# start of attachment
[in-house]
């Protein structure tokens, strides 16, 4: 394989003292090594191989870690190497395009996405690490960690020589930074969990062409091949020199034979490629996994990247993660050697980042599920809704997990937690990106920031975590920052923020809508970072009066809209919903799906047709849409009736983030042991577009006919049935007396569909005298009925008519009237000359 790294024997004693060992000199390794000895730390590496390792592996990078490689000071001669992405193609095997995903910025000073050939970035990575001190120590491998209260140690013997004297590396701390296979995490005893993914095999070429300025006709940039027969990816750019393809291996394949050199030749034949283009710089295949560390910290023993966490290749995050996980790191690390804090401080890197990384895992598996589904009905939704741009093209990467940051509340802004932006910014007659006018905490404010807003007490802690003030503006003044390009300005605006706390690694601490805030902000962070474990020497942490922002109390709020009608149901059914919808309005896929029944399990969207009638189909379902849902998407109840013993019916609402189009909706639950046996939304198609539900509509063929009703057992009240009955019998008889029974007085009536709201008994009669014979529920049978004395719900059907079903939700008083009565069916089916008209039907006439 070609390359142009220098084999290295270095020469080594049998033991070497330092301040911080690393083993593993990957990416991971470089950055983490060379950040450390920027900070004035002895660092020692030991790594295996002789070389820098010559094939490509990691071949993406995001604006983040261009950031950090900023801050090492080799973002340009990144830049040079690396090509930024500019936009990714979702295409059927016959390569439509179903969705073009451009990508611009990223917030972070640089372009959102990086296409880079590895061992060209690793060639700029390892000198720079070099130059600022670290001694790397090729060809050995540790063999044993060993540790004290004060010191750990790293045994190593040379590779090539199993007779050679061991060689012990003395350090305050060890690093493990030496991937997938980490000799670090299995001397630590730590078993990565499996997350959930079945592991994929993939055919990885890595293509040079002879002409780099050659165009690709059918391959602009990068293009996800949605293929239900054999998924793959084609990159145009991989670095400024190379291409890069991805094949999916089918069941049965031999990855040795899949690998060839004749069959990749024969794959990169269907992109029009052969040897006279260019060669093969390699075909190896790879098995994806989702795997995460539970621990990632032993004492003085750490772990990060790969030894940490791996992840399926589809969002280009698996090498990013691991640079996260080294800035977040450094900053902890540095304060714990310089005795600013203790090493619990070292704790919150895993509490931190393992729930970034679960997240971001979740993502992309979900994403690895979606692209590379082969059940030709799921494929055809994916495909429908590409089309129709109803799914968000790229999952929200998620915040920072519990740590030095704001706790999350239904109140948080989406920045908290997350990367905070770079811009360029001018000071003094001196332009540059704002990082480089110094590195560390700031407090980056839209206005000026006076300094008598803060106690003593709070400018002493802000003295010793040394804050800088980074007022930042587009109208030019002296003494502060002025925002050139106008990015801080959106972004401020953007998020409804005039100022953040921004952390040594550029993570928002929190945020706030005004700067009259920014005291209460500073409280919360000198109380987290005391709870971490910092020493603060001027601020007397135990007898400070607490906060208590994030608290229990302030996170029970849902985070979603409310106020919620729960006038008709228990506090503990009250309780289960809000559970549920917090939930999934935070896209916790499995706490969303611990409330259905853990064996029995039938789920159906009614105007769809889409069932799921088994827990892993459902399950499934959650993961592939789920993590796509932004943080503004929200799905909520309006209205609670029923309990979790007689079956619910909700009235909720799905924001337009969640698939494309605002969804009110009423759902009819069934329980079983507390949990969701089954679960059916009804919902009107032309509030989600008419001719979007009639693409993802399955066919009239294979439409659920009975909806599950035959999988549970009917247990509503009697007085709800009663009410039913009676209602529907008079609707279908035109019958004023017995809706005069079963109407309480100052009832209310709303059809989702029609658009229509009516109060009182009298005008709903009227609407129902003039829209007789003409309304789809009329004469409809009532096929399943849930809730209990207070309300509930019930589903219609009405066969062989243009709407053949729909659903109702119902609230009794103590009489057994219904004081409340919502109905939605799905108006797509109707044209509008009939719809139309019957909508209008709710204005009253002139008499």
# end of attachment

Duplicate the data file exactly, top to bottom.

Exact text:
[in-house]
């Protein structure tokens, strides 16, 4: 394989003292090594191989870690190497395009996405690490960690020589930074969990062409091949020199034979490629996994990247993660050697980042599920809704997990937690990106920031975590920052923020809508970072009066809209919903799906047709849409009736983030042991577009006919049935007396569909005298009925008519009237000359 790294024997004693060992000199390794000895730390590496390792592996990078490689000071001669992405193609095997995903910025000073050939970035990575001190120590491998209260140690013997004297590396701390296979995490005893993914095999070429300025006709940039027969990816750019393809291996394949050199030749034949283009710089295949560390910290023993966490290749995050996980790191690390804090401080890197990384895992598996589904009905939704741009093209990467940051509340802004932006910014007659006018905490404010807003007490802690003030503006003044390009300005605006706390690694601490805030902000962070474990020497942490922002109390709020009608149901059914919808309005896929029944399990969207009638189909379902849902998407109840013993019916609402189009909706639950046996939304198609539900509509063929009703057992009240009955019998008889029974007085009536709201008994009669014979529920049978004395719900059907079903939700008083009565069916089916008209039907006439 070609390359142009220098084999290295270095020469080594049998033991070497330092301040911080690393083993593993990957990416991971470089950055983490060379950040450390920027900070004035002895660092020692030991790594295996002789070389820098010559094939490509990691071949993406995001604006983040261009950031950090900023801050090492080799973002340009990144830049040079690396090509930024500019936009990714979702295409059927016959390569439509179903969705073009451009990508611009990223917030972070640089372009959102990086296409880079590895061992060209690793060639700029390892000198720079070099130059600022670290001694790397090729060809050995540790063999044993060993540790004290004060010191750990790293045994190593040379590779090539199993007779050679061991060689012990003395350090305050060890690093493990030496991937997938980490000799670090299995001397630590730590078993990565499996997350959930079945592991994929993939055919990885890595293509040079002879002409780099050659165009690709059918391959602009990068293009996800949605293929239900054999998924793959084609990159145009991989670095400024190379291409890069991805094949999916089918069941049965031999990855040795899949690998060839004749069959990749024969794959990169269907992109029009052969040897006279260019060669093969390699075909190896790879098995994806989702795997995460539970621990990632032993004492003085750490772990990060790969030894940490791996992840399926589809969002280009698996090498990013691991640079996260080294800035977040450094900053902890540095304060714990310089005795600013203790090493619990070292704790919150895993509490931190393992729930970034679960997240971001979740993502992309979900994403690895979606692209590379082969059940030709799921494929055809994916495909429908590409089309129709109803799914968000790229999952929200998620915040920072519990740590030095704001706790999350239904109140948080989406920045908290997350990367905070770079811009360029001018000071003094001196332009540059704002990082480089110094590195560390700031407090980056839209206005000026006076300094008598803060106690003593709070400018002493802000003295010793040394804050800088980074007022930042587009109208030019002296003494502060002025925002050139106008990015801080959106972004401020953007998020409804005039100022953040921004952390040594550029993570928002929190945020706030005004700067009259920014005291209460500073409280919360000198109380987290005391709870971490910092020493603060001027601020007397135990007898400070607490906060208590994030608290229990302030996170029970849902985070979603409310106020919620729960006038008709228990506090503990009250309780289960809000559970549920917090939930999934935070896209916790499995706490969303611990409330259905853990064996029995039938789920159906009614105007769809889409069932799921088994827990892993459902399950499934959650993961592939789920993590796509932004943080503004929200799905909520309006209205609670029923309990979790007689079956619910909700009235909720799905924001337009969640698939494309605002969804009110009423759902009819069934329980079983507390949990969701089954679960059916009804919902009107032309509030989600008419001719979007009639693409993802399955066919009239294979439409659920009975909806599950035959999988549970009917247990509503009697007085709800009663009410039913009676209602529907008079609707279908035109019958004023017995809706005069079963109407309480100052009832209310709303059809989702029609658009229509009516109060009182009298005008709903009227609407129902003039829209007789003409309304789809009329004469409809009532096929399943849930809730209990207070309300509930019930589903219609009405066969062989243009709407053949729909659903109702119902609230009794103590009489057994219904004081409340919502109905939605799905108006797509109707044209509008009939719809139309019957909508209008709710204005009253002139008499």